When parents in Kentucky make the decision to divorce, they may find themselves facing a challenging new situation: forging a new relationship as co-parents. Many couples go through severe emotional pain during the divorce, especially when the separation is less amicable or involves difficult circumstances like infidelity. Still, both parents will be part of the children's lives for years to come, and it can be important to retain a positive relationship centered around the children. Positive co-parenting can help children to emerge from a divorce with a better relationship with both of their parents.
In the first place, parents should make sure to keep their children out of their disagreements in the divorce. Parents who complain about each other may evoke uncomfortable feelings in their children who feel pressured to take one parent's side or the other. Indeed, this can create long-term psychological damage for many children. Therefore, parents should communicate directly with each other about problems or concerns, rather than using their children as messengers. They should not feel as if they need to make a choice between two parents they love.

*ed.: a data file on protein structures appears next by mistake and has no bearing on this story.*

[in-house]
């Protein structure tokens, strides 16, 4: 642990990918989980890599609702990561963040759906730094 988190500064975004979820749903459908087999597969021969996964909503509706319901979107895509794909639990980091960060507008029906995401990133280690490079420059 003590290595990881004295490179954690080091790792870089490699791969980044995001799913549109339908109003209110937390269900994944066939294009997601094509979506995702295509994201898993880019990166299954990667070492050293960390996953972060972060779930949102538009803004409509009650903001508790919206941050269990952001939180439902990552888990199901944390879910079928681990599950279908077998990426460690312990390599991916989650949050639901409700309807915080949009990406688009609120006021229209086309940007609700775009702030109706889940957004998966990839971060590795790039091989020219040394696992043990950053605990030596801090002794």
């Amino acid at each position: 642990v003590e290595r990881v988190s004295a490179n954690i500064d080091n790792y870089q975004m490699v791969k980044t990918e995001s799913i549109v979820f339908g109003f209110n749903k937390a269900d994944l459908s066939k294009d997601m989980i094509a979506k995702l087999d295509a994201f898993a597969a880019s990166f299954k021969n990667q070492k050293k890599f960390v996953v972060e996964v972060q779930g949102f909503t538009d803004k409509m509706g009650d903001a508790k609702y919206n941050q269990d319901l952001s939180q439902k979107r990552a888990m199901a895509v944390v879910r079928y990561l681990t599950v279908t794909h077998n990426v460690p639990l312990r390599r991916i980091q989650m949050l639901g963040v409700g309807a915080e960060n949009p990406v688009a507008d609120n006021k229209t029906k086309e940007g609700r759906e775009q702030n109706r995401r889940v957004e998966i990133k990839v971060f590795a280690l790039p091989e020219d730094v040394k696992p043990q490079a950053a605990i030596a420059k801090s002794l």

At the same time, parents should also take care to avoid confusing their children. Many kids hope that their divorcing parents will get back together. Keeping up an illusion of romance or excessive closeness can foster false beliefs that are particularly disappointing when they are once again not realized. Even if there is a possibility of reconciliation, parents should try to keep this to themselves until it is confirmed to avoid further emotional effects on the kids.
Divorce can be particularly challenging for parents, who must address issues like child custody and splitting time with their children. A family law attorney might help divorcing parents reach a fair settlement on a range of matters, including developing a parenting plan.